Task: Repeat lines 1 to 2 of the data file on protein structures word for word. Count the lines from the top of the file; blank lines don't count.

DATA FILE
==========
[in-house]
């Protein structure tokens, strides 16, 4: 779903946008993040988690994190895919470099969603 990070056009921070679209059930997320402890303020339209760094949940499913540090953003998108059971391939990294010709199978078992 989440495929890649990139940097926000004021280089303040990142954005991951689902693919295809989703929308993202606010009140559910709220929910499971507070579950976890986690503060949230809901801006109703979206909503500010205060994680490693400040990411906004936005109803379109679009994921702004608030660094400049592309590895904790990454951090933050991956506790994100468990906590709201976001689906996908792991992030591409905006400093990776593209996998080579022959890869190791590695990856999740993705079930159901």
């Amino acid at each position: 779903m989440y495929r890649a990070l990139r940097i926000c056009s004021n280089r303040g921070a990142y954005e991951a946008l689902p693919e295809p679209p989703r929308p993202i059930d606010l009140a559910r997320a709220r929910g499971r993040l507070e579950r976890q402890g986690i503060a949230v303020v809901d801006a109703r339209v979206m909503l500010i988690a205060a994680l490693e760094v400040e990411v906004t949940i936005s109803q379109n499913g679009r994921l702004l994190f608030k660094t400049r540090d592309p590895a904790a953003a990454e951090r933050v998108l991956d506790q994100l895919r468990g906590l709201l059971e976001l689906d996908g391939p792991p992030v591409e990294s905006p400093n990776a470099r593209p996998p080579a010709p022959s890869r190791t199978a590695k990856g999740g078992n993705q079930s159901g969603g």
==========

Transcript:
[in-house]
């Protein structure tokens, strides 16, 4: 779903946008993040988690994190895919470099969603 990070056009921070679209059930997320402890303020339209760094949940499913540090953003998108059971391939990294010709199978078992 989440495929890649990139940097926000004021280089303040990142954005991951689902693919295809989703929308993202606010009140559910709220929910499971507070579950976890986690503060949230809901801006109703979206909503500010205060994680490693400040990411906004936005109803379109679009994921702004608030660094400049592309590895904790990454951090933050991956506790994100468990906590709201976001689906996908792991992030591409905006400093990776593209996998080579022959890869190791590695990856999740993705079930159901």